Silent CDs

Italian record label A Silent Place specialises in producing picture disc LPs of underground music, presented as limited edition fine art objects, but they also release CDs. ARC is a side project of Aidan Baker (Nadja), where he plays restrained guitar music and percussion along with two other percussionists, Richard Baker and Christopher Kukiel. Their CD Glassine 1 (ASP22) is accordingly a very percussion-driven record, the trio making sounds like struck coke cans and underwater bottles to the accompaniment of sweet ambient droney chords. Italian player Fabio Orsi turns in Find Electronica (ASP21), three long pieces of quite “busy” and dynamic electronic work, sometimes leavened with a little acoustic guitar melody and heavily-disguised field recordings, resulting in much droning fed through filters which we can listen to as we contemplate the fields of flowers on his CD cover. “Reworked” by veteran experimental artist Gianluca Becuzzi, for more of whom see below…

Our Secret Ceremony propose a nice idea on the cover of Julie’s Haircut (ASP038), where two children wise beyond their years are sharing a meal with a cabal of intelligent animals – a mule, a walrus and a dog, plus a lobster who seems to be holding forth as he delivers a homily from the ocean bed with his claw raised. This double CD, divided into two suites labelled “Sermons” and “Liturgy” (songs and instrumentals respectively), contains a selection of electro-rock songs and tunes played in a very competent way with bass, drums, keyboards, flutes, and a rather languid electric guitar. It may not surprise readers to learn I found more to enjoy on the instrumental side, which comes across as late-Soft Machine filtered through drowsy cough syrup and played at 16rpm. My Cat Is An Alien‘s fourth Volume (ASP33) in their Cosmic Debris series of split projects sees them sharing aural space with Mats Gustafsson and his sax and electronics. Mats delivers a fairly good pulsing trance-piece which is only marred when he snaps out of the trance to indulge in a little hoarse yelling and throaty sax work, but he soon gets back into the zone. The My Catters use dampened guitar effects and angelic wailing voices to affirm their view that “Everything Burns like Cosmic Debris”; 24 minutes of melancholic music which is not unlike watching a meteor burn itself out in slow motion.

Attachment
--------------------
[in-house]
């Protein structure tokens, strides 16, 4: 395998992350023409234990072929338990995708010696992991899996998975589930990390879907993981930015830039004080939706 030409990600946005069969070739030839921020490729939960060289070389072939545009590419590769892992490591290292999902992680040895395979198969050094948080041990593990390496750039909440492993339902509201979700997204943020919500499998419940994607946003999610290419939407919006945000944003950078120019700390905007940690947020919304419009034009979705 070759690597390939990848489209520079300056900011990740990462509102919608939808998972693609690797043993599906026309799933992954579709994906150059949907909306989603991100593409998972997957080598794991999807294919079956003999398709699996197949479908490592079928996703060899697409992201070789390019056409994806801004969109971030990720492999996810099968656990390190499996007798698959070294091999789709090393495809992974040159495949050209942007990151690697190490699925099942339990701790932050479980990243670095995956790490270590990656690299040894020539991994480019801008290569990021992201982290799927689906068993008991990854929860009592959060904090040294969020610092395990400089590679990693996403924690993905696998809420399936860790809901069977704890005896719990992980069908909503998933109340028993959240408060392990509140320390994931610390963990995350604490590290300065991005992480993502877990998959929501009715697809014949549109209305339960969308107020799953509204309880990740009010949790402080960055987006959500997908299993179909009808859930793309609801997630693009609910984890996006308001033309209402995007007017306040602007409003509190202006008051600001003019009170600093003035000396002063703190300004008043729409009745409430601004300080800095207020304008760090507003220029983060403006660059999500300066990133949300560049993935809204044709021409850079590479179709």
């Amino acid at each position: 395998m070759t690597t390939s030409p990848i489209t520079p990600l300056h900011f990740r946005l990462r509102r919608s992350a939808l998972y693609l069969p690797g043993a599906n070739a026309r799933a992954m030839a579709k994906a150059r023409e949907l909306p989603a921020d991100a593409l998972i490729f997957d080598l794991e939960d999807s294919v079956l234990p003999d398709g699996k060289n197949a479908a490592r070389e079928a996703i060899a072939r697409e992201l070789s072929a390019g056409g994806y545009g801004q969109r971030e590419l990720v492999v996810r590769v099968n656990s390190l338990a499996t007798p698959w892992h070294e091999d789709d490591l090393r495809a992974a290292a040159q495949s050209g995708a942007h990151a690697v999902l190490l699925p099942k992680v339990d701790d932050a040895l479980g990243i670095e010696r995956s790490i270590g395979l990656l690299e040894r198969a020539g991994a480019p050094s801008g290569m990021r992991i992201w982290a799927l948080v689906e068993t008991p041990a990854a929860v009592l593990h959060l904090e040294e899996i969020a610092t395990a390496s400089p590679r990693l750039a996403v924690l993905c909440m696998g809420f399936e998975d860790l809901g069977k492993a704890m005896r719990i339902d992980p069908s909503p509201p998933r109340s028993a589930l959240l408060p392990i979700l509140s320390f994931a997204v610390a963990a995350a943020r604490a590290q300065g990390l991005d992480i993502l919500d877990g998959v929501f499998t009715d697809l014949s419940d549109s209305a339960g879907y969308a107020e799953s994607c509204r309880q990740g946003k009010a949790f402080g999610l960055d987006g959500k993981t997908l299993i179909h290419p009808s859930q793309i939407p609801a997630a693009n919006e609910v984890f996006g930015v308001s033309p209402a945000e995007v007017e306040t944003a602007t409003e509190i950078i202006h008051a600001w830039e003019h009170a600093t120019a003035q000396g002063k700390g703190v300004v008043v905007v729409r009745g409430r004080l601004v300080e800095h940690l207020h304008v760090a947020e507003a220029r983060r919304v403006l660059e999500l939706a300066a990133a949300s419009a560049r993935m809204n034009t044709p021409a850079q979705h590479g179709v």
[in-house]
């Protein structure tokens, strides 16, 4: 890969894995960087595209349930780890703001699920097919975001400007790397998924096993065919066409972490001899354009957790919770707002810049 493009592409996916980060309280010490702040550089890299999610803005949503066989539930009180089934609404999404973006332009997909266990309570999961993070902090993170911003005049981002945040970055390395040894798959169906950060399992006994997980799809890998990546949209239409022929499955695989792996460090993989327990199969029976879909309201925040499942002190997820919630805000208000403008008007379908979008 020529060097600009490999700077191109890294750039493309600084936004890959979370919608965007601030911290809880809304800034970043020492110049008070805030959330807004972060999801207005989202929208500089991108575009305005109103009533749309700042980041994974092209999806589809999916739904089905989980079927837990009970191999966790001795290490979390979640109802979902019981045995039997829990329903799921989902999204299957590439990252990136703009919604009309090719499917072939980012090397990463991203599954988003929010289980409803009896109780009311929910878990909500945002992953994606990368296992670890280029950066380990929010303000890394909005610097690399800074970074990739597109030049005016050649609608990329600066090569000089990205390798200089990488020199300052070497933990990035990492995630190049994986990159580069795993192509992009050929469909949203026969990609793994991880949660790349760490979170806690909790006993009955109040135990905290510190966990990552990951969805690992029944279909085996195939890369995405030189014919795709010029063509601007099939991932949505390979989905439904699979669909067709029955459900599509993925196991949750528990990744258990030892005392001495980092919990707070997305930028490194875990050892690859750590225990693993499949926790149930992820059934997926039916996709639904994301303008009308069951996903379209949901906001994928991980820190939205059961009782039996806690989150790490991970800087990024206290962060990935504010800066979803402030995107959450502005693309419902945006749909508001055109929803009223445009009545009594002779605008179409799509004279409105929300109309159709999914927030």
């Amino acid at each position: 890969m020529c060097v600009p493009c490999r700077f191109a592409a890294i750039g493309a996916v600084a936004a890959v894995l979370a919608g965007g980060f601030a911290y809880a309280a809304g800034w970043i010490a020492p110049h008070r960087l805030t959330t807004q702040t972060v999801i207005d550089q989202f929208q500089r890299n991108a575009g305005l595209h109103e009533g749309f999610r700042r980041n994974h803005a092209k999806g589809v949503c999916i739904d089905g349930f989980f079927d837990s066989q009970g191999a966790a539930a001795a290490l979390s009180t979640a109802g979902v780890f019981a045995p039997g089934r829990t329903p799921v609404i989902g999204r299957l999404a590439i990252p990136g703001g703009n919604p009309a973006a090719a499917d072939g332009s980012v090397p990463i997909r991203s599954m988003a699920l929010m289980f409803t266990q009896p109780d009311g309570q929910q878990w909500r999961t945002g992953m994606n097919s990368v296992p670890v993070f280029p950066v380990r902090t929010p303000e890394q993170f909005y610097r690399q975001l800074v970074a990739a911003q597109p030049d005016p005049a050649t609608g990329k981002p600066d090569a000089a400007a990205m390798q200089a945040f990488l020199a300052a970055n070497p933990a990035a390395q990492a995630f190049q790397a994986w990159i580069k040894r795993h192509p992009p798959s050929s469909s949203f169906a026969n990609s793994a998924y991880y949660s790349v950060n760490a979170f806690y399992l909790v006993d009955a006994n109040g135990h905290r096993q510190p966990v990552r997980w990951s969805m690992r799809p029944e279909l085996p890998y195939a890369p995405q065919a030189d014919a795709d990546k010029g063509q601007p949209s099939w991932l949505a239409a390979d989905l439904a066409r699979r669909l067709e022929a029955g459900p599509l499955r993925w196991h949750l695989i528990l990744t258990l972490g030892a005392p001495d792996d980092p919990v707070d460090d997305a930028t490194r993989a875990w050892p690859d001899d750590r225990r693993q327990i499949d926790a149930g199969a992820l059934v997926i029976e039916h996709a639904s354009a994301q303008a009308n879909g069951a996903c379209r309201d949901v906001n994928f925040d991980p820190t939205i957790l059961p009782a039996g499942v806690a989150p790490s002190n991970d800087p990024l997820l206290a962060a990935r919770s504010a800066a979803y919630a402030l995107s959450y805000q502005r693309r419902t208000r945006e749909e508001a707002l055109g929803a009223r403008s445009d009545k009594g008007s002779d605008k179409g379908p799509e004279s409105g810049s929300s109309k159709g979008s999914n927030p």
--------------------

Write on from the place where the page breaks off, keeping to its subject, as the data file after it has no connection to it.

The large A4-sized item you see is Reprint 2 (SMALLVOICES SVR07026) by Trax, and it unfolds into a large poster with two CDs mounted inside (cleverly placed inside diagrammatic drawings of turntables), plus inserts including cut-outs. Haven’t had time to devour all the lengthy texts inside, but the first platter “Noterossa” seems an interesting construct; an hour-long cut up piece made from the samples of 34 international writers and authors, their speech and readings made into loops or distorted or just played straight, alongside some minimal avant-techno throbbing. A nifty piece of Burroughs-esque sound poetry results; Trax are a low-profile collective of artists, and this was originally released on a cassette in 1982. The second CD, “Rednight”, is a more recent construct by Gianluca Becuzzi, another artiste who is in thrall to William Burroughs as it turns out. The 41-minute construct of mysterious ambient sounds and field recordings, not quite as extreme as the voice CD but still of interest, is intended as a tribute to the American writer’s work.

Plastic Crimewave Sound are an American combo who always look good on paper, seeming to promise much in the way of truly “out” cosmic rock, yet always disappoint me slightly when I spin their grooves; I have a couple of their sprawling double LPs on Eclipse which to be honest I rarely revisit. On Painted Shadows (ASP30), they perform their tunes with thudding drums, electric guitars that can’t keep quiet, a madly whooping Moog, and multi-stacked choruses of echoed voices – all resulting in a deliriously “thick” sound where the message of the lyrics struggles to be heard through clouds of drug-enriched smoke and swirling LSD atmospheres. The sheer portentousness of the last 20-minute track is pretty staggering; like a bad dream of The Velvet Underground taking place in a basement party which you can’t escape from.